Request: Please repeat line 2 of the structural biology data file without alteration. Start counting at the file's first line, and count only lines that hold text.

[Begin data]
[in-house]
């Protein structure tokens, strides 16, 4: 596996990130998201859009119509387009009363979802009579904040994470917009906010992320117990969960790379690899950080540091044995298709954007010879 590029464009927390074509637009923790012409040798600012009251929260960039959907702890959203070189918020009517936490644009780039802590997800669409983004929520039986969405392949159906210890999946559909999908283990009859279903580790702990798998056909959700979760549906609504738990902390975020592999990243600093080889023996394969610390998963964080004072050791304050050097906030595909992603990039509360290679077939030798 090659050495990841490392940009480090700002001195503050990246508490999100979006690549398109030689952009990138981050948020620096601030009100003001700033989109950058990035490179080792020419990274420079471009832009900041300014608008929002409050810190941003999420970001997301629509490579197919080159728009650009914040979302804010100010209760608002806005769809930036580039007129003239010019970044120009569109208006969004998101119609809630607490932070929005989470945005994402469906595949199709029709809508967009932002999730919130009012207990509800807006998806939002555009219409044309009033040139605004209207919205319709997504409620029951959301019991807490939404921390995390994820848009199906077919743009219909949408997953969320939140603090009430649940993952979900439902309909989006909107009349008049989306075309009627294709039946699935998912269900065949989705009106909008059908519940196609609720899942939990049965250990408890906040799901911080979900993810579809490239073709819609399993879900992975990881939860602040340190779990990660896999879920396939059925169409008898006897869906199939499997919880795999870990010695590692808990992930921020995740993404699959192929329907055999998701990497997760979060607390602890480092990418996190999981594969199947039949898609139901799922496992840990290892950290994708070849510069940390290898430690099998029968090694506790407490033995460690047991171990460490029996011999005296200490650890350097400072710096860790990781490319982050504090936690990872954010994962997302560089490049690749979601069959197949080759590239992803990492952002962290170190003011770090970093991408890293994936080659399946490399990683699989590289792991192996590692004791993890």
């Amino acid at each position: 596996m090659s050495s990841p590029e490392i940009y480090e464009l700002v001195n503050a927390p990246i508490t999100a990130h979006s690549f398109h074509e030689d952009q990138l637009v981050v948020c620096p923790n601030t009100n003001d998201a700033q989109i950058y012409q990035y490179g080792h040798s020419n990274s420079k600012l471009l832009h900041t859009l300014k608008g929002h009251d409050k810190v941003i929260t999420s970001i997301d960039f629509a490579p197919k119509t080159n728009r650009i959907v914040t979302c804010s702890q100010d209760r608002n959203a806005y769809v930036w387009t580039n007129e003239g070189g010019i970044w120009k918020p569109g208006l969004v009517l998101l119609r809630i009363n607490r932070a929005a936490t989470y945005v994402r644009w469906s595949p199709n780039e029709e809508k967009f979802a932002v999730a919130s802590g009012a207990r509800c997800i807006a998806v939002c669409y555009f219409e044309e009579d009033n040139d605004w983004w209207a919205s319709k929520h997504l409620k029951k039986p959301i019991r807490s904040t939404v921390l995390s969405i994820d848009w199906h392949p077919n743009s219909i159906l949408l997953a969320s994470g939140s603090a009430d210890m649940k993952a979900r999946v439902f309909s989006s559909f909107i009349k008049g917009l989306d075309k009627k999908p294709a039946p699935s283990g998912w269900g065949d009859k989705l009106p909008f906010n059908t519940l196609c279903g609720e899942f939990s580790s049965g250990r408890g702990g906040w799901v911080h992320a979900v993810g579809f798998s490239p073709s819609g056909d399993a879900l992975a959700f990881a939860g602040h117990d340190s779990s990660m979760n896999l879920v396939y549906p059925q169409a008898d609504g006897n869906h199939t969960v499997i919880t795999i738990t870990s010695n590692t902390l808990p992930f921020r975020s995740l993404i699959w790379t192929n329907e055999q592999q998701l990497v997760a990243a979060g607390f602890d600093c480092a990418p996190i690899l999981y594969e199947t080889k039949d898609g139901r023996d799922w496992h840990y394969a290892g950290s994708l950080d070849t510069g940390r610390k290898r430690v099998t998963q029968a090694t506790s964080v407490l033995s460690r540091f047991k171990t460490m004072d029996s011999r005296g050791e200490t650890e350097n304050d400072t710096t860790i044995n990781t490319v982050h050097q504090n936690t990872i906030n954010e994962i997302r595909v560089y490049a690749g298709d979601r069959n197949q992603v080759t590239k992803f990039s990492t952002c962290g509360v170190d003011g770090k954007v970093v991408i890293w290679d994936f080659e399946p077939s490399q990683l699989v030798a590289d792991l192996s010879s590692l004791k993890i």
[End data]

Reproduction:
């Protein structure tokens, strides 16, 4: 596996990130998201859009119509387009009363979802009579904040994470917009906010992320117990969960790379690899950080540091044995298709954007010879 590029464009927390074509637009923790012409040798600012009251929260960039959907702890959203070189918020009517936490644009780039802590997800669409983004929520039986969405392949159906210890999946559909999908283990009859279903580790702990798998056909959700979760549906609504738990902390975020592999990243600093080889023996394969610390998963964080004072050791304050050097906030595909992603990039509360290679077939030798 090659050495990841490392940009480090700002001195503050990246508490999100979006690549398109030689952009990138981050948020620096601030009100003001700033989109950058990035490179080792020419990274420079471009832009900041300014608008929002409050810190941003999420970001997301629509490579197919080159728009650009914040979302804010100010209760608002806005769809930036580039007129003239010019970044120009569109208006969004998101119609809630607490932070929005989470945005994402469906595949199709029709809508967009932002999730919130009012207990509800807006998806939002555009219409044309009033040139605004209207919205319709997504409620029951959301019991807490939404921390995390994820848009199906077919743009219909949408997953969320939140603090009430649940993952979900439902309909989006909107009349008049989306075309009627294709039946699935998912269900065949989705009106909008059908519940196609609720899942939990049965250990408890906040799901911080979900993810579809490239073709819609399993879900992975990881939860602040340190779990990660896999879920396939059925169409008898006897869906199939499997919880795999870990010695590692808990992930921020995740993404699959192929329907055999998701990497997760979060607390602890480092990418996190999981594969199947039949898609139901799922496992840990290892950290994708070849510069940390290898430690099998029968090694506790407490033995460690047991171990460490029996011999005296200490650890350097400072710096860790990781490319982050504090936690990872954010994962997302560089490049690749979601069959197949080759590239992803990492952002962290170190003011770090970093991408890293994936080659399946490399990683699989590289792991192996590692004791993890």